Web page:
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Giovanni Portilho Vescovi vs Rafael Duailibe Leitao
Brazilian Championship Final (1998), Itabirito BRA, rd 4, Dec-15
Alekhine Defense: Modern Variation. Main Line (B05)  ·  0-1

ANALYSIS [x]

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Kibitzer's Corner
< Earlier Kibitzing  · PAGE 2 OF 2 ·  Later Kibitzing>
Sep-09-12  Funicular: Like most of you, i saw clearly through 32. Rfe8. It makes sense, since a check would win the queen. After that, it's about thinking how the bishop can kick in anc combine the rooks for an advantage.

By the way, if Qxf3, then Bb6 and then R8e3 or something. Note how the queen is tied to defensive tasks and the black rooks dominate the 7th rank.

And like most of you, i think the same thing, it's rather easy for a sunday.

There's some forcing moves in all lines, since the king is exposed. You usually expect sunday puzzles to include deep positional moves which only become clear after 3 or 4 moves, when their real power kicks in.

Sep-09-12  cyclon: My hasty sub-note ( to 32. -Rfe8 ) 33. Qd6?? is of course a blunder because of 33. - f2 winning outright, but how about 33. Qg3 instead ( 33. Qf4? Bb6 wins ) ? White has a kind of tempo more in regard to games text-move 33. Qf2. If Black plays for example 33. -R1e2, then White has 34. Rf1 into which he had no time in 33. Qf2 game-variation, because of 33. -R1e2 coming to 2nd rank with a tempo. Anyway I missed that beautiful "Zugzwang-kind" of position that occurred in the actual game in it's ENTIRETY - namely that White's Q and R cannot succesfully move. Still, it would be interesting to know what's the estimation of the position after Blacks 30. -Qf5.
Sep-09-12  jancotianno: First sunday puzzle that i have solved in a long while.
Sep-09-12  LoveThatJoker: <30...Rxe4! 31. Rxg4>

(31. Rxe4? Qxe4 )

<31...Rxe1+ 32. Rg1 Rfe8> Black is winning this position. For example,

A) 33. Qf2 R1e2! 34. Qg3 [34. Qf1 Bb6! 35. Rg3 (say) 35...Re1 ; 34. Qxf3 R8e3 35. Qf1 (forced) 35...Bb6 and Black wins because White cannot move any of his major pieces safely (i.e., zugzwang)] 34...Bb6 35. Rf1 (35. Qxf3 R8e3 ) 35...f2 as Black's attack is too strong (i.e., White has no satisfactory defense to ideas like ...Re1)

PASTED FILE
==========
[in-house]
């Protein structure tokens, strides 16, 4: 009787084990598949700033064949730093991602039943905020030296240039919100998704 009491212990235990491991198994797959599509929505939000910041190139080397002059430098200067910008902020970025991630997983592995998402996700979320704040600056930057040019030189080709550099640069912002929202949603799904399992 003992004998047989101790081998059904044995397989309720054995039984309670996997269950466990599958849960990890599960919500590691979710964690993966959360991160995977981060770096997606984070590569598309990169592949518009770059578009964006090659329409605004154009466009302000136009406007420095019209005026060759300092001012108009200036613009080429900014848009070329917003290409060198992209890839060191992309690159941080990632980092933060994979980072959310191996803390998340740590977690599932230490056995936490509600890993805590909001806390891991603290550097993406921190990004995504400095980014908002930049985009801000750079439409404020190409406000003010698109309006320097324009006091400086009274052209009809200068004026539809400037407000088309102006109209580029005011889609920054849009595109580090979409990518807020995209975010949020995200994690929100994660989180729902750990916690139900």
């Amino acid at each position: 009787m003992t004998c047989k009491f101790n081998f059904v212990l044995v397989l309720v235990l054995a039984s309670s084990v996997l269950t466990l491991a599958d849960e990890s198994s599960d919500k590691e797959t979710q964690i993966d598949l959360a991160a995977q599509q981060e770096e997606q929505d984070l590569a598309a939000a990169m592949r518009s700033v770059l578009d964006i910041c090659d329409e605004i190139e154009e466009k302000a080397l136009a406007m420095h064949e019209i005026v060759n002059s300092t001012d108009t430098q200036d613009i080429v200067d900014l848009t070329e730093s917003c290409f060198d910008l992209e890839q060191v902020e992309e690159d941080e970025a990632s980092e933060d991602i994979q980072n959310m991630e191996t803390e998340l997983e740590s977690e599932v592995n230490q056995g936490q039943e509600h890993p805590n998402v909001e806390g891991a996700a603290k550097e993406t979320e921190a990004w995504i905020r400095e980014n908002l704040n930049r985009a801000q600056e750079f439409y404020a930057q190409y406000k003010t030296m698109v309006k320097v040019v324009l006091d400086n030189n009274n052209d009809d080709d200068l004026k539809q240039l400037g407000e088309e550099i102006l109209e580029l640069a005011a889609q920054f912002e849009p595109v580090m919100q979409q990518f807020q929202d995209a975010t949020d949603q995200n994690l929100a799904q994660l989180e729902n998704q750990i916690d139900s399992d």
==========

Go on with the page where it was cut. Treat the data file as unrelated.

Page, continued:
B) 33. Qg3 Rxg1+ 34. Qxg1 (34. Kxg1 Bb6+ 35. Kf1 f2 ) 34...Ba5 and Black wins due to various threats in the position

C) 33. Qf4 Rxg1+ 34. Kxg1 Bb6+ 35. Kf1 f2

D) 33. Qxd6? f2

E) 33. Rxe1?? Rxe1 34. Qg1 Rxg1

LTJ

Sep-09-12  LoveThatJoker: <Guys> I don't have access to Stockfish at the moment, can someone be so kind to post engine analysis on the game continuation line, but with 35...f2 instead please?

LTJ

Sep-09-12  sera: I came up with the solution to this
puzzle at a train station.
Sep-09-12
Premium Chessgames Member
  Jimfromprovidence: This is arguably the most difficult puzzle I have seen on this site.

Take a look after 33 Qg3 (which <LTJ> also addresses).


click for larger view

White now double attacks the e1 rook. But if black plays 33Rxg1+, then after 34 Qxg1 his attack fizzles, or does it?


click for larger view

Then comes 34.Ba5!! (seeing 35Re1). 35 Kh2 Re2+ 36 Kh3 Bc3!


click for larger view

This beautiful move protects against 37 Qf1 because of 37Be5, seeing 38Rh2#

White has no good moves left. If 37 Qh1, black can now win with 37Rg2, seeing 38Be5, 39 Rg3+.

Sep-09-12
Premium Chessgames Member
  chrisowen: I edict um bless queen under threat dutifuls in f2 or get queenin f5

ever the ogre at e8 could it swoop in e4 light up material i prefer re rob in e4 would satisfy it oh door cover beach in e4 diet he

elephant omit pawnf2 and f5 lame so ping rook in e4 or donkey g1

down in a fashion g4queen in e1+ king stuffer h1 you see the point

of holding off f3 rockg1 in only move then in pulp it rooke8 comes.

Sep-09-12
Premium Chessgames Member
  chrisowen: To the rescue, (h2 slide in ty) queeng3 or f2 emerge as the candidate am in too mind black hined quarter a lexicon elan in victory assured it bring back too f3 and waterboy b6 manage to bring home the point in volley it qf2 g3 in read it f1 surf in peel it rooke4 in parchment rook heads to g4 ie board bishop rote see tee f2 after h3 it kick off in bowing out plane to see massive edge for black hail a cabbie, re2 in ascents e1 i ment rookg4 eta g1 if taken h5 in whisk off e1 very it ascertain pieces for black plus the f3 provide compensation old one two sucker punch in strip effect it a nose in front support you gees left to his queens own devices bishop seal the wax in g4 then f2 in,
Sep-09-12
Premium Chessgames Member
  agb2002: Black has a bishop and a pawn for a knight.

White threatens 31.Rxg4.

The passed pawn suggests eliminating as many defenders as possible, starting with the knight 30... Rxe4 31.Rxg4 (31.Rxe4 Qxe4 - +) 31... Rxe1+ 32.Rg1 Rfe8

A) 33.Qxd6 f2 wins.

B) 33.Qf2 R1e2

B.1) 34.Qxf3 R8e3 35.Qf1 Bb6 threatening 36... Re4 looks good for Black.

B.2) 34.Qf1 Bb6 is similar to B.1.

B.3) 34.Qg3 R8e4 followed by Rg4, Bb6, f2, Re1, etc.

C) 33.Qg3 R1e2 looks similar to previous lines.

Sep-09-12  Patriot: White threatens to snap off the queen.